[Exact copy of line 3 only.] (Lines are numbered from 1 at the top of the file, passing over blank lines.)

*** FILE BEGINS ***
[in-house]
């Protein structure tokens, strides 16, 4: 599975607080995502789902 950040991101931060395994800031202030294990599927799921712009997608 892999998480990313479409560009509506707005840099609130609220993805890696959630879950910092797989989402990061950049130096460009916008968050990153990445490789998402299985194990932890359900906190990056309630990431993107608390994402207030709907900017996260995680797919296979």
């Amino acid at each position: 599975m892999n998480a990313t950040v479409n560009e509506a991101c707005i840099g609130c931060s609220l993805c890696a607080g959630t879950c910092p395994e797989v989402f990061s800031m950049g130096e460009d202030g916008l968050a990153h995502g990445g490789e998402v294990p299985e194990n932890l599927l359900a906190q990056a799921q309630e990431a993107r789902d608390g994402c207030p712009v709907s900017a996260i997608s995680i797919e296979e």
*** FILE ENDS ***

């Amino acid at each position: 599975m892999n998480a990313t950040v479409n560009e509506a991101c707005i840099g609130c931060s609220l993805c890696a607080g959630t879950c910092p395994e797989v989402f990061s800031m950049g130096e460009d202030g916008l968050a990153h995502g990445g490789e998402v294990p299985e194990n932890l599927l359900a906190q990056a799921q309630e990431a993107r789902d608390g994402c207030p712009v709907s900017a996260i997608s995680i797919e296979e």